When he staged the first bodybuilding contest in 1891, Sir Arthur Conan Doyle, the guy who created Sherlock Holmes, was one of the judges. After his stage performances in New York, wealthy women paid for the chance to go backstage and feel his muscles.

But he was, first and foremost, phenomenally strong.

In 1893, at the height of his fame, he agreed to a physical examination by Dr. Dudley Sargent of Harvard, himself a pioneer in exercise science. Sargent measured Sandow at a somewhat ordinary 5-foot-8, 180 pounds. (Like many bodybuilders since, Sandow claimed to be both taller and heavier than he was.)

Perhaps to make up for being smaller than advertised, he knelt down and asked the 175-pound Sargent to step onto his open palm. With little apparent effort, he stood up, keeping his arm straight, and set Sargent down on a table.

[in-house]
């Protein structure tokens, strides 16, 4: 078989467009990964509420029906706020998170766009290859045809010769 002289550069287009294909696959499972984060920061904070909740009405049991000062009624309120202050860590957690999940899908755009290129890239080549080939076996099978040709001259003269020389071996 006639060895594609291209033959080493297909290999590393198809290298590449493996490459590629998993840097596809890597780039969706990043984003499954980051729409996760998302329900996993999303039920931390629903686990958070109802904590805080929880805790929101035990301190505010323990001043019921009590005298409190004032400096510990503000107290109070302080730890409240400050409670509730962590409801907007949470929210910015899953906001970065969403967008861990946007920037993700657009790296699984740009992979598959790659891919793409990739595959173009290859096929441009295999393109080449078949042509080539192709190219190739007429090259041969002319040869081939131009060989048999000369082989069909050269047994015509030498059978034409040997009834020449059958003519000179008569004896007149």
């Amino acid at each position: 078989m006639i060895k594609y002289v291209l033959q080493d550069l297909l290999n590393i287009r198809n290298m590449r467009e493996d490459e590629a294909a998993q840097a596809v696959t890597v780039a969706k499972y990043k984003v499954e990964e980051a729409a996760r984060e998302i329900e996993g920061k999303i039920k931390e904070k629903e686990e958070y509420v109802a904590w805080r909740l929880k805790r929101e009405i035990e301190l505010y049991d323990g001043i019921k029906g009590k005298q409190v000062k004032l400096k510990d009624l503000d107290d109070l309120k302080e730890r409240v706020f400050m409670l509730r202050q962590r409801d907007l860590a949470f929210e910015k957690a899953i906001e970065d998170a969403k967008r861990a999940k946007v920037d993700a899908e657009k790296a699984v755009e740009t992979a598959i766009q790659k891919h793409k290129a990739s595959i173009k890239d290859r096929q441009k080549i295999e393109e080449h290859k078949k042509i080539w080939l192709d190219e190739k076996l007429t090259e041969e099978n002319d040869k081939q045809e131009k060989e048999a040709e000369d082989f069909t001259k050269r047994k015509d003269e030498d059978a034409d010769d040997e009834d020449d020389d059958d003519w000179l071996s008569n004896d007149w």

Related: What and When You Should Eat to Build Muscle

Sargent declared him “the perfect man” (the anecdote is from a book called Houdini, Tarzan, and the Perfect Man, by John F. Kasson), and to this day Sandow’s image is used on the Mr. Olympia trophy.

(Video) Evolution of Bodybuilding | From 1900 To 2017

Charles Atlas

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Sandow at his peak was one of the most famous people in the English-speaking world. Nobody capitalized more on the standard he set than Angelo Siciliano, who, like Sandow, invented a manlier name to advance his career.

Atlas claimed to be a former 97-pound weakling.

After getting sand kicked in his face, he remade his body, using his Dynamic Tension system, and became so big and intimidating that no bully dared mess with him again.